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Ann Neurol. 1993 Feb;33(2):121-36.

Molecular dissection of the myelinated axon.

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Department of Neurology, Yale University School of Medicine, New Haven, CT.


The membrane of the myelinated axon expresses a rich repertoire of physiologically active molecules: (1) Voltage-sensitive NA+ channels are clustered at high density (approximately 1,000/microns 2) in the nodal axon membrane and are present at lower density (< 25/microns 2) in the internodal axon membrane under the myelin. Na+ channels are also present within Schwann cell processes (in peripheral nerve) and perinodal astrocyte processes (in the central nervous system) which contact the Na+ channel-rich axon membrane at the node. In some demyelinated fibers, the bared (formerly internodal) axon membrane reorganizes and expresses a higher-than-normal Na+ channel density, providing a basis for restoration of conduction. The presence of glial cell processes, adjacent to foci of Na+ channels in immature and demyelinated axons, suggests that glial cells participate in the clustering of Na+ channels in the axon membrane. (2) "Fast" K+ channels, sensitive to 4-aminopyridine, are present in the paranodal or internodal axon membrane under the myelin; these channels may function to prevent reexcitation following action potentials, or participate in the generation of an internodal resting potential. (3) "Slow" K+ channels, sensitive to tetraethylammonium, are present in the nodal axon membrane and, in lower densities, in the internodal axon membrane; their activation produces a hyperpolarizing afterpotential which modulates repetitive firing. (4) The "inward rectifier" is activated by hyperpolarization. This channel is permeable to both Na+ and K+ ions and may modulate axonal excitability or participate in ionic reuptake following activity. (5) Na+/K(+)-ATPase and (6) Ca(2+)-ATPase are also present in the axon membrane and function to maintain transmembrane gradients of Na+, K+, and Ca2+. (7) A specialized antiporter molecule, the Na+/Ca2+ exchanger, is present in myelinated axons within central nervous system white matter. Following anoxia, the Na+/Ca2+ exchanger mediates an influx of Ca2+ which damages the axon. The molecular organization of the myelinated axon has important pathophysiological implications. Blockade of fast K+ channels and Na+/K(+)-ATPase improves action potential conduction in some demyelinated axons, and block of the Na+/Ca2+ exchanger protects white matter axons from anoxic injury. Modification of ion channels, pumps, and exchangers in myelinated fibers may thus provide an important therapeutic approach for a number of neurological disorders.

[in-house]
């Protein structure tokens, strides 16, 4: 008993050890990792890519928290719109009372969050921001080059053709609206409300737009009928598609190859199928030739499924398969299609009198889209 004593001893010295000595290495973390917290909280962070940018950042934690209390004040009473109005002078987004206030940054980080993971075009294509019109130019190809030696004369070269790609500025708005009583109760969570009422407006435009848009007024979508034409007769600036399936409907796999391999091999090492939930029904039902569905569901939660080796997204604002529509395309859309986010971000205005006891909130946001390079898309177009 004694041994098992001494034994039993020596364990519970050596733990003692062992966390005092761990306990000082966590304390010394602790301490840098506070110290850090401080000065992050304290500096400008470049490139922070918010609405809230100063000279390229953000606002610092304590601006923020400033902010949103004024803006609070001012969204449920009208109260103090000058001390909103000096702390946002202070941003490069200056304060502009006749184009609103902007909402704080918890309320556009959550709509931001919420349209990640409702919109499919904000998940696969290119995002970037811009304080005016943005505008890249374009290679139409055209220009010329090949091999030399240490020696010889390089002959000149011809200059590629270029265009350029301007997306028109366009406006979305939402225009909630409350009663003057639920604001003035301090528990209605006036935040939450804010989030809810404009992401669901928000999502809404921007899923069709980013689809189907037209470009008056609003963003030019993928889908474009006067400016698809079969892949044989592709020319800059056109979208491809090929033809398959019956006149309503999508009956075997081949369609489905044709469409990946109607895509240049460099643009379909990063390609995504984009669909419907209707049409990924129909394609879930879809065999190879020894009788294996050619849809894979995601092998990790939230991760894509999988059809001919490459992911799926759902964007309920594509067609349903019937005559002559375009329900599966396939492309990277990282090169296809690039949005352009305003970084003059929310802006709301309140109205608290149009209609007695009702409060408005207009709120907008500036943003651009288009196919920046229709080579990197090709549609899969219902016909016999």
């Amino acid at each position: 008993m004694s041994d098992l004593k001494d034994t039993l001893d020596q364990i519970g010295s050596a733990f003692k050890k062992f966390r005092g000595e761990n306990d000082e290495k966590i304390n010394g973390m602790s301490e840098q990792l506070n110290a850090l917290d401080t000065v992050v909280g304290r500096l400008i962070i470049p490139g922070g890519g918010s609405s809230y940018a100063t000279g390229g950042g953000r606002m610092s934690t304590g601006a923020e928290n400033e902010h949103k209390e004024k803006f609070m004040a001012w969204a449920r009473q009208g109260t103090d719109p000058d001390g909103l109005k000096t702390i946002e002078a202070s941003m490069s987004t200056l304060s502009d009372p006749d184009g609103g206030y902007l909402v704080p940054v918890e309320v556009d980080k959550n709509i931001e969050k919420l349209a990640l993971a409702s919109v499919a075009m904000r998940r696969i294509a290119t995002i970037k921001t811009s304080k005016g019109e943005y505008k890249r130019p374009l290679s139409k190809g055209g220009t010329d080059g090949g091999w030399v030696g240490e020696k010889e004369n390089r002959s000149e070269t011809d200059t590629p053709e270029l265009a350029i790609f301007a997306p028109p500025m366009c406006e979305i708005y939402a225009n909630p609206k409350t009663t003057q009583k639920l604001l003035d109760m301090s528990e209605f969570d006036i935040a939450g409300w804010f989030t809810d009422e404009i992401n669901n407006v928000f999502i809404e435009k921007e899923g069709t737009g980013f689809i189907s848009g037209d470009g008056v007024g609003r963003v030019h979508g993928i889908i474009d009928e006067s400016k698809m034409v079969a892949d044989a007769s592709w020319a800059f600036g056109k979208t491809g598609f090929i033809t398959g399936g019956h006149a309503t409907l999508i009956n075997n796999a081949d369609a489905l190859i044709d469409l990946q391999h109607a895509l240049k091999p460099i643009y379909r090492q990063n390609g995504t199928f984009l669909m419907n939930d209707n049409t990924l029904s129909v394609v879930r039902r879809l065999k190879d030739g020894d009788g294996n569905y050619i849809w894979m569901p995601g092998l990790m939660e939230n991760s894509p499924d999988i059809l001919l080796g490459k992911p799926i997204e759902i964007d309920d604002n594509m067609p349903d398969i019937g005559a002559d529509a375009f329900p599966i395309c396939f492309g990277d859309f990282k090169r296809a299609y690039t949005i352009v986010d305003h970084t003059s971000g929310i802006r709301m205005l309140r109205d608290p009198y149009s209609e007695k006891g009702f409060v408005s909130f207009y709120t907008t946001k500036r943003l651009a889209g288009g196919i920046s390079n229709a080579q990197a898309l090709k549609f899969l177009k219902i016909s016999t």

[Indexed for MEDLINE]

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